Reading this book is like meditating; it forces you to slow down, breathe and take it all in. It’s beautifully poetic [I know I’ve used this phrase several times before- I bet you can guess what kinds of books I like!] and you’ll feel as though you’re right there with the author as he roams the wildest parts of Scotland.
Be warned: this book will make you want to get off the beaten path in Scotland and explore her wild coasts and moors.
The Unremembered Places: Exploring Scotland’s Wild Histories by Patrick Baker
This book is for anyone who enjoys exploring hidden gems and heading off the beaten path. The Unremembered Places takes you on a journey to some of Scotland’s least visited places. It’s also the perfect escapism if you’ve had to postpone your trip to Scotland!
The Walker’s Guide to Outdoor Clues & Signs by Tristan Gooley
Another useful book to read before visiting Scotland- The Walker’s Guide to Outdoor Clues and Signs teaches you the basic skills of tracking so that when you’re in the wilderness or out hiking, you’ll be able to pick up clues as to what animals have been in the area.
Full of useful little tips and facts, this book is for nature lovers.
Between the Sunset and the Sea: A View of 16 British Mountains by Simon Ingram
Between the Sunset and the Sea is another beautifully written book with much of it being set in the Scottish Highlands. I’m obsessed with getting to know Scotland’s mountains and munros on a more intimate level, and this book does it for me.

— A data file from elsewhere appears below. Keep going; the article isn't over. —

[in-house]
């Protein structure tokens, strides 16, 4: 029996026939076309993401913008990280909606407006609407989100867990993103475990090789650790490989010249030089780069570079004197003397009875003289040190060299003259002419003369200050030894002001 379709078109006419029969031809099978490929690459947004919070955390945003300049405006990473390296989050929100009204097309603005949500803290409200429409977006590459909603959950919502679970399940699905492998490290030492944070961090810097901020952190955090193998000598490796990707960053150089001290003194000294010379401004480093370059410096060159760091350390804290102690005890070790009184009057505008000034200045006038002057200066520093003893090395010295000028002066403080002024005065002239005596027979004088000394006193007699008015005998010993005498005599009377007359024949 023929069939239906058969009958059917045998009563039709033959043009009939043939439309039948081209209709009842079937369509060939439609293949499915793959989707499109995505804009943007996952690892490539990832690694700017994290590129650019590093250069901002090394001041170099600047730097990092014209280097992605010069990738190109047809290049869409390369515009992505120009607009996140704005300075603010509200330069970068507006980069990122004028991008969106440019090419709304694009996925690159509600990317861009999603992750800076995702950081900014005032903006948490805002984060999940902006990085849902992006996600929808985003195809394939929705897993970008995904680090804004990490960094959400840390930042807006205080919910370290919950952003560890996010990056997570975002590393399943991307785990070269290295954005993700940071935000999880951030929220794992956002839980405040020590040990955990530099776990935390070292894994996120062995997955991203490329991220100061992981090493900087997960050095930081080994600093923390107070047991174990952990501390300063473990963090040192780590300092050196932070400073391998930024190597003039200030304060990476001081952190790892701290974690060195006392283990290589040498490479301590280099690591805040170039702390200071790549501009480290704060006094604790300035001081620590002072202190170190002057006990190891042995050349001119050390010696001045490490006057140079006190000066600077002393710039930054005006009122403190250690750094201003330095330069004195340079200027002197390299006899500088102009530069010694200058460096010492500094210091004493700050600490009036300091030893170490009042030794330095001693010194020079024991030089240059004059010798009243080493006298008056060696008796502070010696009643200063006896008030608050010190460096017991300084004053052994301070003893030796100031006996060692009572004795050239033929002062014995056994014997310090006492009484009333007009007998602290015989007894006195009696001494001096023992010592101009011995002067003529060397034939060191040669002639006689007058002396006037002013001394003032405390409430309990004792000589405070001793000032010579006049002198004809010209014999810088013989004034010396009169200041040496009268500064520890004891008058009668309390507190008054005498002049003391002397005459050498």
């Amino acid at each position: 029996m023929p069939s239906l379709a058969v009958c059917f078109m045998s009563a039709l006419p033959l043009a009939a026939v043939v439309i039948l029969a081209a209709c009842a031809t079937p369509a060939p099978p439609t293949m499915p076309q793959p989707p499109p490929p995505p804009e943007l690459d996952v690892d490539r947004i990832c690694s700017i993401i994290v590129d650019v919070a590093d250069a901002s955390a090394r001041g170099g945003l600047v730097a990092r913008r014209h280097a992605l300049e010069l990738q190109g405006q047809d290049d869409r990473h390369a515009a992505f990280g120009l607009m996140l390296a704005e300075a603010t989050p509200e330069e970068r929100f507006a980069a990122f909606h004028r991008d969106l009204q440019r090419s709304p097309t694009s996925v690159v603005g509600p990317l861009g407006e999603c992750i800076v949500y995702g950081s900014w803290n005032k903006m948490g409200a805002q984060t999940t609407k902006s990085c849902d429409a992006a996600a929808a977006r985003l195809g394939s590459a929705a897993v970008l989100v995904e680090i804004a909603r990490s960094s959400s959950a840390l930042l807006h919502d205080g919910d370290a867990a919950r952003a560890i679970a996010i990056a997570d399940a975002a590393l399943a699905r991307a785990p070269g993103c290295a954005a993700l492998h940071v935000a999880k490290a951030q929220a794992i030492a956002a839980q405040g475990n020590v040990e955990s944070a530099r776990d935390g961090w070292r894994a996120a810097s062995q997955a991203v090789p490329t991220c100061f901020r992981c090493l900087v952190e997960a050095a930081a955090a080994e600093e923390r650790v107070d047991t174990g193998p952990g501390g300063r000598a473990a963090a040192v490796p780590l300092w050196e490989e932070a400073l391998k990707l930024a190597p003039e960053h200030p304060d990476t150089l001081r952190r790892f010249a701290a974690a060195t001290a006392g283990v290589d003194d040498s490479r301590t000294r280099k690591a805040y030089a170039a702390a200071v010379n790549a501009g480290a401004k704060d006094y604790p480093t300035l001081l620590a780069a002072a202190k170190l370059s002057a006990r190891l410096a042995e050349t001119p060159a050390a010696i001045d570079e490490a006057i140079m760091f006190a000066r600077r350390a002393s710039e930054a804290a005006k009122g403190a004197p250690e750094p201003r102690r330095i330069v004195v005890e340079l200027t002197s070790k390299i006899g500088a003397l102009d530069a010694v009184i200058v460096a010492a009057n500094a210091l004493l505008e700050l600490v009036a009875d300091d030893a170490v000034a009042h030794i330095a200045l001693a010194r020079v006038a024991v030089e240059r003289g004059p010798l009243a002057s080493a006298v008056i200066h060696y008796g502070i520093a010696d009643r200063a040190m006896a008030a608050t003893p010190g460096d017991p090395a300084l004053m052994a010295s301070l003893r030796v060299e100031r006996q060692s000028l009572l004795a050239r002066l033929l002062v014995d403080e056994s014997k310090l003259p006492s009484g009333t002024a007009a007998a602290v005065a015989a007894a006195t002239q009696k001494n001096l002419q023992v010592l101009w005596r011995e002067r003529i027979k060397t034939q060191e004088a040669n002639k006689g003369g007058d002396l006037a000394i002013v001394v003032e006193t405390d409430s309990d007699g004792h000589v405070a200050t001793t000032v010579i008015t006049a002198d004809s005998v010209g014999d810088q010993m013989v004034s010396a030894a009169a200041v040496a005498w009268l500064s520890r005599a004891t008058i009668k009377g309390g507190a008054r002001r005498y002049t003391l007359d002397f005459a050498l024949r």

Walking through Britain’s mountains during all four seasons, you’ll learn a lot about Scotland’s terrain in the changing seasons. It’s also part memoir, and is written by an old editor of Trail magazine in the UK- so the guy really knows his mountains.
If you’re into nature, munro bagging [climbing mountains in Scotland] and hiking, you’ll enjoy this beautifully poetic, yet educational book.
A Scots Dictionary of Nature by Amanda Thomson
The Scots have funny and adorable words for things- especially when it comes to nature and outdoors. I love picking this dictionary up at random and learning a few random words at a time.
Scotland End to End: Walking the Gore-Tex Scottish National Trail by Cameron McNeish and Richard Else
If you’re interested in hiking the length of Scotland [or just want to dream about it from your couch] then you’ll enjoy Scotland End To End.
I completed this hike in 2018 and I’m writing my own book about my adventure [watch this space] but for now I’m living vicariously through this book.
The Scottish Bothy Bible by Geoff Allan
So what’s a bothy? It’s basically an unlocked shelter for the use of hikers and outdoors folk in Scotland. Many of them have a unique character- for example, the old schoolhouse in the Scottish Highlands that was turned into a bothy!
This book is a super helpful resource if you’re planning a hiking adventure in Scotland. It also makes a cool wee book for your coffee table.